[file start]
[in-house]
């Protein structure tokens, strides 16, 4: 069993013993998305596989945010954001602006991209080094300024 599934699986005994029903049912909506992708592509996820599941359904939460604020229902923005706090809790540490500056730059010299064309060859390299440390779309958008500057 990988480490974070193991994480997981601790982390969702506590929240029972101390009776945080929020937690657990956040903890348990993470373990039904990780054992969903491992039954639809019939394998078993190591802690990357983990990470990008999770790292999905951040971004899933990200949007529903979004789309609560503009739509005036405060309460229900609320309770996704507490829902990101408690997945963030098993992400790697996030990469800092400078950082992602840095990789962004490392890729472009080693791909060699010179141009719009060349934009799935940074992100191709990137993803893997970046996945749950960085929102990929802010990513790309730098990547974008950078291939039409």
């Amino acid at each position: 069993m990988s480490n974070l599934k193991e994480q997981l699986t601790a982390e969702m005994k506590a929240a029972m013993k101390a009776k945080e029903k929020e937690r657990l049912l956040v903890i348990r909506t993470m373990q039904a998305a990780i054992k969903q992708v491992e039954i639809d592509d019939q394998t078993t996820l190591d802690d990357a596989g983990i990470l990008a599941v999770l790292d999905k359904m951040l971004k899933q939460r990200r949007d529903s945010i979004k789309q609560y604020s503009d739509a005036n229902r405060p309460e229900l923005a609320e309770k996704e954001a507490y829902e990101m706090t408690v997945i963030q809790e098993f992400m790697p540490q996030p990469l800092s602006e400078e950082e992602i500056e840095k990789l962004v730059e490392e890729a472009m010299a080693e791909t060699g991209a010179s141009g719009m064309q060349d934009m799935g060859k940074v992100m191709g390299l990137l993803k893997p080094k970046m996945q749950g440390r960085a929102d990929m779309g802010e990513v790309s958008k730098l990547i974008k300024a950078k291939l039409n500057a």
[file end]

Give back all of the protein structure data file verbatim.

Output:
[in-house]
């Protein structure tokens, strides 16, 4: 069993013993998305596989945010954001602006991209080094300024 599934699986005994029903049912909506992708592509996820599941359904939460604020229902923005706090809790540490500056730059010299064309060859390299440390779309958008500057 990988480490974070193991994480997981601790982390969702506590929240029972101390009776945080929020937690657990956040903890348990993470373990039904990780054992969903491992039954639809019939394998078993190591802690990357983990990470990008999770790292999905951040971004899933990200949007529903979004789309609560503009739509005036405060309460229900609320309770996704507490829902990101408690997945963030098993992400790697996030990469800092400078950082992602840095990789962004490392890729472009080693791909060699010179141009719009060349934009799935940074992100191709990137993803893997970046996945749950960085929102990929802010990513790309730098990547974008950078291939039409």
């Amino acid at each position: 069993m990988s480490n974070l599934k193991e994480q997981l699986t601790a982390e969702m005994k506590a929240a029972m013993k101390a009776k945080e029903k929020e937690r657990l049912l956040v903890i348990r909506t993470m373990q039904a998305a990780i054992k969903q992708v491992e039954i639809d592509d019939q394998t078993t996820l190591d802690d990357a596989g983990i990470l990008a599941v999770l790292d999905k359904m951040l971004k899933q939460r990200r949007d529903s945010i979004k789309q609560y604020s503009d739509a005036n229902r405060p309460e229900l923005a609320e309770k996704e954001a507490y829902e990101m706090t408690v997945i963030q809790e098993f992400m790697p540490q996030p990469l800092s602006e400078e950082e992602i500056e840095k990789l962004v730059e490392e890729a472009m010299a080693e791909t060699g991209a010179s141009g719009m064309q060349d934009m799935g060859k940074v992100m191709g390299l990137l993803k893997p080094k970046m996945q749950g440390r960085a929102d990929m779309g802010e990513v790309s958008k730098l990547i974008k300024a950078k291939l039409n500057a």